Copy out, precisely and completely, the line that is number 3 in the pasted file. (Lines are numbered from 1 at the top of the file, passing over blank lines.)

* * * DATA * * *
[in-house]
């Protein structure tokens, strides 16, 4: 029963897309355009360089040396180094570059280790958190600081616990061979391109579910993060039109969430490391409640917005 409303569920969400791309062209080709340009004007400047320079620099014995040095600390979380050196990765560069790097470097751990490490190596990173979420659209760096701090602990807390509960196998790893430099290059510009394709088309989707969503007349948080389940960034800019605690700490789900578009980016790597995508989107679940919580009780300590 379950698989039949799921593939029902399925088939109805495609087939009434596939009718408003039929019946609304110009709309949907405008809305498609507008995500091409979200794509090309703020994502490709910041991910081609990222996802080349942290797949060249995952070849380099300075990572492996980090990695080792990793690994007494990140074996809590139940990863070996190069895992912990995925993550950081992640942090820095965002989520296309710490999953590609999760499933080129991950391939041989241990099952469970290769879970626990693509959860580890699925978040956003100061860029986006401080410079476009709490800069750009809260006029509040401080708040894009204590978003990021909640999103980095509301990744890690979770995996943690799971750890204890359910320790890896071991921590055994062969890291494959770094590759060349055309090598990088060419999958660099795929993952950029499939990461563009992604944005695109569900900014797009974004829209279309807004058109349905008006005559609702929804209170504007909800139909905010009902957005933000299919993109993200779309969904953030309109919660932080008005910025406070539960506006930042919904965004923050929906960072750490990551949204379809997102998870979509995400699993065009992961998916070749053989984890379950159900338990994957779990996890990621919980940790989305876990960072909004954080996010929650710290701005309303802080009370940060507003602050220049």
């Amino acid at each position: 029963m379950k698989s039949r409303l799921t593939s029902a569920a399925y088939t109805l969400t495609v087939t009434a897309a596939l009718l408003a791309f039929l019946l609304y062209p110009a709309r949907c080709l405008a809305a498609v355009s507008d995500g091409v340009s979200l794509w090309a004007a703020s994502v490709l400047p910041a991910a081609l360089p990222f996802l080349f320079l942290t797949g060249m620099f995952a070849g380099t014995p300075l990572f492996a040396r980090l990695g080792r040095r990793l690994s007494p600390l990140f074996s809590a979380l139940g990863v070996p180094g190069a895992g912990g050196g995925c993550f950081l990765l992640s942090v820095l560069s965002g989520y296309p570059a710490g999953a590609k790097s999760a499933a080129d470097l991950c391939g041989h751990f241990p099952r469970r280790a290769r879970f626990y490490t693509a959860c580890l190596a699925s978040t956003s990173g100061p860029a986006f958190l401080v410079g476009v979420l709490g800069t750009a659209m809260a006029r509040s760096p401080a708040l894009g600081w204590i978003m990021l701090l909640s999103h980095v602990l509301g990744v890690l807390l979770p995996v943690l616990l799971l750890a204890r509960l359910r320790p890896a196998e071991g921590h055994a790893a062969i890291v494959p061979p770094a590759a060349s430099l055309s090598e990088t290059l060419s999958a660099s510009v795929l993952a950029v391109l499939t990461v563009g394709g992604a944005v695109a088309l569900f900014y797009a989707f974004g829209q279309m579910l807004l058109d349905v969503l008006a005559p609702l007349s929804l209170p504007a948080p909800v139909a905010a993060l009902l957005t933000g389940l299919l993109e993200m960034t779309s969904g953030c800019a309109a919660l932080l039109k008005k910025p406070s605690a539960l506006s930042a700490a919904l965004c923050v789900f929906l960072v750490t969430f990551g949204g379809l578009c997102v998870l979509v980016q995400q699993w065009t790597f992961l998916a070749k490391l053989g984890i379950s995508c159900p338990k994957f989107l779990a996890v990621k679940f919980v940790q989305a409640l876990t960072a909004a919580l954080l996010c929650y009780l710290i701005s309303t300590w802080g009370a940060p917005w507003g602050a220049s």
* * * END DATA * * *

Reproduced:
């Amino acid at each position: 029963m379950k698989s039949r409303l799921t593939s029902a569920a399925y088939t109805l969400t495609v087939t009434a897309a596939l009718l408003a791309f039929l019946l609304y062209p110009a709309r949907c080709l405008a809305a498609v355009s507008d995500g091409v340009s979200l794509w090309a004007a703020s994502v490709l400047p910041a991910a081609l360089p990222f996802l080349f320079l942290t797949g060249m620099f995952a070849g380099t014995p300075l990572f492996a040396r980090l990695g080792r040095r990793l690994s007494p600390l990140f074996s809590a979380l139940g990863v070996p180094g190069a895992g912990g050196g995925c993550f950081l990765l992640s942090v820095l560069s965002g989520y296309p570059a710490g999953a590609k790097s999760a499933a080129d470097l991950c391939g041989h751990f241990p099952r469970r280790a290769r879970f626990y490490t693509a959860c580890l190596a699925s978040t956003s990173g100061p860029a986006f958190l401080v410079g476009v979420l709490g800069t750009a659209m809260a006029r509040s760096p401080a708040l894009g600081w204590i978003m990021l701090l909640s999103h980095v602990l509301g990744v890690l807390l979770p995996v943690l616990l799971l750890a204890r509960l359910r320790p890896a196998e071991g921590h055994a790893a062969i890291v494959p061979p770094a590759a060349s430099l055309s090598e990088t290059l060419s999958a660099s510009v795929l993952a950029v391109l499939t990461v563009g394709g992604a944005v695109a088309l569900f900014y797009a989707f974004g829209q279309m579910l807004l058109d349905v969503l008006a005559p609702l007349s929804l209170p504007a948080p909800v139909a905010a993060l009902l957005t933000g389940l299919l993109e993200m960034t779309s969904g953030c800019a309109a919660l932080l039109k008005k910025p406070s605690a539960l506006s930042a700490a919904l965004c923050v789900f929906l960072v750490t969430f990551g949204g379809l578009c997102v998870l979509v980016q995400q699993w065009t790597f992961l998916a070749k490391l053989g984890i379950s995508c159900p338990k994957f989107l779990a996890v990621k679940f919980v940790q989305a409640l876990t960072a909004a919580l954080l996010c929650y009780l710290i701005s309303t300590w802080g009370a940060p917005w507003g602050a220049s």